Babylon in just these terms (Dan.2:38). We will see in our later study
of Babylon how latter day Babylon will meet its end at the hands of the
nations who are confederate under it. If typical 'Goliath' and his Philistines
were to be destroyed by these nations who were confederated under Babylon,
there is a connection between typical Goliath and Babylon; confirming
our suggestion that in terms of latter day prophecy, we are dealing with
an Arab Babylon. Dan.4:12,14,21,22 depicts Nebuchadnezzar as a tree with
fowls and beasts living under its shadow. This makes Nebuchadnezzar a
personal epitome of Babylon, as Goliath was the figurehead of the
Philistines. This all lends support to the impression that the latter
day Arab Babylon/beast will be headed up by one charismatic individual.
The carcases of the
Philistines being given to the fowls and beasts to devour rings bells
with a number of passages which speak about apostate Israel having a like
figure: 1 Kings 14:11 (Jeroboam); 1 Kings 16:4 (Baasha); 1 Kings 21:24
(Ahab). Jer.7:32,33 and 19:6,7 present the picture of the carcases of
Israel lying in the valley of Hinnom (Gehenna), being fed on by the fowls
and beasts. Similar descriptions are found in Jer.15:3; 16:4; 34:20. The
conclusion from this is that the punishment of apostate Israel in the
latter days will be in the same manner and perhaps at the same time as
that of the Arabs/Philistines. It may be significant that Ez.29:5 speaks
of Egypt being given to the beasts and fowls- suggesting that they will
be confederate with the latter day Philistines?
" fowls" being called to eat the flesh of the carcases of "
all men" who had " gathered together" to fight God's people
in the last days. This connection would associate the Philistines, who
also " gathered together" (1 Sam.17:1) against Israel, with
these latter day aggressors. The " all men" whose flesh is to
be eaten are the remaining followers of the beast and false prophet, whose
association with the Philistines encourages us to interpret them as having
an Arab reference in the last days. This eating by fowls is equated with
burning in the lake of fire, or Gehenna (Rev.19:20,21). We have mentioned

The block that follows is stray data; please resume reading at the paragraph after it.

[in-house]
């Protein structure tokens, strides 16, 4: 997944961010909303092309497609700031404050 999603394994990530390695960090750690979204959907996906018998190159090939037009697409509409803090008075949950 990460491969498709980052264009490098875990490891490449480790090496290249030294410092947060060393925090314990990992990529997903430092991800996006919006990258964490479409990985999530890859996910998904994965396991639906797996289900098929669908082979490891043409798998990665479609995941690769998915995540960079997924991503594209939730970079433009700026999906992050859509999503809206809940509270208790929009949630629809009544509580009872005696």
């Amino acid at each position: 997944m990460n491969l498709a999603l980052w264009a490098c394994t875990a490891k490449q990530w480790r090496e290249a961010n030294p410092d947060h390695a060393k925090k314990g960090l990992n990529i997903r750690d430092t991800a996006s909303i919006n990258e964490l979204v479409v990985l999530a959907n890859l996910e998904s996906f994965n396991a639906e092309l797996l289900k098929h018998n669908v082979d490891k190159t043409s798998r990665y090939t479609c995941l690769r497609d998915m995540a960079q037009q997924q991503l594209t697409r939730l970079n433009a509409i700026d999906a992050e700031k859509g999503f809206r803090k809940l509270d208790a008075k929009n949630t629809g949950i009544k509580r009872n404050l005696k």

above how several passages in Jeremiah associate the mauling of carcases
by fowls with destruction in Gehenna. This creates the image of the Arab
beast being ravaged by the 'fowls' of either natural Israel (as they represented
in David's speech to Goliath) or the Arab nations once confederate with
'Babylon', as they seem to represent in Daniel.
There are a number of
interesting allusions to the Goliath scenario in Psalm 79, a passage which
has undoubted reference to the latter day desolation of Jerusalem. The
psalmist laments that the Arab invaders had given " the dead bodies
of thy servants...to be meat unto the fowls of the heaven, the flesh of
thy saints unto the beasts of the earth" (Ps.79:2). This was exactly
what Goliath said he would do to Israel, further identifying him with
Israel's latter day enemies. However, it was this very thing which actually
happened to the Philistines, showing how what the Arabs both do and plan
to inflict upon Israel will be measured back to them. The invaders mocked
" Where is their God? let him be known among the heathen" (Ps.79:10),
just as Goliath did. The victory of David/ Jesus proved and will prove
again to the nations that " there is a God in Israel" (1 Sam.17:46).
Thus God will " render unto our neighbours (the Arabs/ Philistines)
sevenfold into their bosom their reproach, wherewith they have reproached
thee, O Lord" (Ps.79:12), as He did to Goliath.
Israel's spoiling of
the Philistines after the victory (1 Sam.17:53) is similar to what they
did to Sennacherib's decimated Assyrian host, also typical of the latter
day invasion. This would be in line with the consistent prophetic hints
that the wealth of the surrounding Arab nations will go to the remnant
who survive of natural Israel, providing the basis for their prosperity
during the Millennium.